Thermal Conductivity in PEMFC PTLs with Different Gas Content and Corresponding simple PEMFC Internal Temperature Profiles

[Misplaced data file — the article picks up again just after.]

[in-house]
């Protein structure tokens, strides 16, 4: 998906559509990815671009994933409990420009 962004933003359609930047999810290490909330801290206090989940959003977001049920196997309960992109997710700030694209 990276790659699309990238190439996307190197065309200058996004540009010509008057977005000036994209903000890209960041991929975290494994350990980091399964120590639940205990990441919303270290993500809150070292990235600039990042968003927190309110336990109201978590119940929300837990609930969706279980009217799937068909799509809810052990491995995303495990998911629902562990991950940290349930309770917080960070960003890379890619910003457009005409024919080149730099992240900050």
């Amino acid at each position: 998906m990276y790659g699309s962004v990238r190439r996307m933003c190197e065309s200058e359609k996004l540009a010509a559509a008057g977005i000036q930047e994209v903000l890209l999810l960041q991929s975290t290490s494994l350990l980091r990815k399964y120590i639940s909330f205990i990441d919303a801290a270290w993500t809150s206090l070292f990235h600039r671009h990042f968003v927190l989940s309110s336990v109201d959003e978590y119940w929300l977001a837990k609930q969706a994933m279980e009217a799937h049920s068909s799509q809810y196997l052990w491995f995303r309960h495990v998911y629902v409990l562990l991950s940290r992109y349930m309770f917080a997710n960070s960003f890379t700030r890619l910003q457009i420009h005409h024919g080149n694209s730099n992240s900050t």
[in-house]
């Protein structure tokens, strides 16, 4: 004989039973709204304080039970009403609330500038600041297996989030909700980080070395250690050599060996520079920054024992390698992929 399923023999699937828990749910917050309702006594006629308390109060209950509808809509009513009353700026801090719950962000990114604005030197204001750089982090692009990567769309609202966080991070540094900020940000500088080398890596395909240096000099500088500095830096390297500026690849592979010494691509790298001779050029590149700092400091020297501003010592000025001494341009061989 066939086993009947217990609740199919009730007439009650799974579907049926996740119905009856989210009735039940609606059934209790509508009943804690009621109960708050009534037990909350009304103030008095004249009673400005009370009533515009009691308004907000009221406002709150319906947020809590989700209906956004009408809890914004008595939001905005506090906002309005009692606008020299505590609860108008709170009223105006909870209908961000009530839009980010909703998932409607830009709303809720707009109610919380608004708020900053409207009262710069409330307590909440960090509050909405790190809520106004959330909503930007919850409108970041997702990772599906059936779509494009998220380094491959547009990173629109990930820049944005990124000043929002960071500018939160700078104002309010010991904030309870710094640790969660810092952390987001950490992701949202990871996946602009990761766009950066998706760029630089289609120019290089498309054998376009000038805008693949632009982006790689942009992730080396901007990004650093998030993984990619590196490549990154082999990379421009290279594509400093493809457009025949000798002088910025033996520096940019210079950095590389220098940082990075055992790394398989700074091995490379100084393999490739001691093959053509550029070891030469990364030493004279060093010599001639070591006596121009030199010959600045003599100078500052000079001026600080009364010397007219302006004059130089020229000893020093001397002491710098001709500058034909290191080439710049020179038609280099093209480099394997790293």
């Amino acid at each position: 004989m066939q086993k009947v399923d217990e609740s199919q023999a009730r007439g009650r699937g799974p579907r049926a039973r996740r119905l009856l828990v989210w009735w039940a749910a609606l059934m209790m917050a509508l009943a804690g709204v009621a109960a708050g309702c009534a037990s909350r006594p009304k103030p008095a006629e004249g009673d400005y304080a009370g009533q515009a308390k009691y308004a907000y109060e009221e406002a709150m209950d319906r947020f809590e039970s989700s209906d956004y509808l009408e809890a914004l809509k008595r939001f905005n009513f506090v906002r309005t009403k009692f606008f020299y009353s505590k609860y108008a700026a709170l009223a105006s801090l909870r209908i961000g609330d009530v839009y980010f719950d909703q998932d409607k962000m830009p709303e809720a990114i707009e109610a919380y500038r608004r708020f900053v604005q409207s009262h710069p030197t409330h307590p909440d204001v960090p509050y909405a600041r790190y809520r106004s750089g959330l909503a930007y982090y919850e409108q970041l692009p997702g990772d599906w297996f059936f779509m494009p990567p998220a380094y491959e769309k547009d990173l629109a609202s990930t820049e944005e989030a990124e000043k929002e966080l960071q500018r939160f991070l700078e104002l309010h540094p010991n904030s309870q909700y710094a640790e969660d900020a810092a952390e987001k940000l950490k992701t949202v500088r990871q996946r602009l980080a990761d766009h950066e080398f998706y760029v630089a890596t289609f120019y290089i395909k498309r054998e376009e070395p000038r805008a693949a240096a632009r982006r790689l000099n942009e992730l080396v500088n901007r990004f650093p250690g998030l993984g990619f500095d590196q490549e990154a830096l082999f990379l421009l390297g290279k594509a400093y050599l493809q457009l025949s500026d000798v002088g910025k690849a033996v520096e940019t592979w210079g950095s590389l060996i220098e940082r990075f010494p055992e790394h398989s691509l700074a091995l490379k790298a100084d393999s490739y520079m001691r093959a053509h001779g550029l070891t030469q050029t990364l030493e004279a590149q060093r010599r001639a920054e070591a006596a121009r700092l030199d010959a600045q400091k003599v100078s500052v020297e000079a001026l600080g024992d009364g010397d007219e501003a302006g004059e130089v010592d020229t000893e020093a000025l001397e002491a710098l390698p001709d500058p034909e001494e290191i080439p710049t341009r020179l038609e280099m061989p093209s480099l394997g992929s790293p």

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More than 50 % of the PEMFC (Polymer Electrolyte Membrane Fuel Cell) energy is released as heat. The aim for this thesis was to contribute to the understanding of the management of that heat. The heat management in the PEMFC is largely controlled by the thermal conductivity of the subcomponents therein, many of which are porous to let gas and water move freely inside. It was theorised that the thermal conductivity of the gas in the porous materials contributes to a change in the total thermal conductivity in that porous region. As the anode side in a PEMFC is fully saturated by hydrogen, a gas with 7 times the thermal conductivity of air, this was an issue worth examining. A new and roughly tested measurement apparatus was the base for what would become a measurement rig specialised to make the measurements needed to test the theory in this thesis. The programming of the control system had some complications and had had an unintuitive structure. The coding was cleaned up and tests were run for materials with known thermal conductivity to make sure the rig worked properly after the clean-up in the code. A gas feed system was built to provide gas to the measurement rig in a steady and secure way. The gas feed system was implemented in the coding of the rig, after which the feed properties of the gas feed system were thoroughly explored, with and without a gas preheating system. Everything about the test rig that could have been affected by the newly installed gas feed system was tested again. After many failed tests and recoding sessions, the rig was deemed fully operational together with the gas feed system. The testing started and many tests were run with earlier tested materials to make sure the rig was correctly calibrated before starting the tests that produced the thesis results. The theorised effect was proven experimentally in this thesis by measuring the thermal conductivity of two different PTL (Porous Transport Layer) materials when saturated with air and hydrogen. Argon was also used for reference. The thermal conductivity in the PTLs increased with 20 - 25 % and 10 - 15 % respectively, depending on the compaction pressure. The material with the smaller increase in thermal conductivity had a higher thermal conductivity to start with and was, therefore, less affected by the hydrogen. Temperature profiles were made in COMSOL to prove that the change in thermal conductivity in the PTL region made a notable impact on the heat management in the PEMFC. They also proved the importance of including the thermal effect from the hydrogen gas in future models and simulations to strengthen the validity of the results from those models and simulations.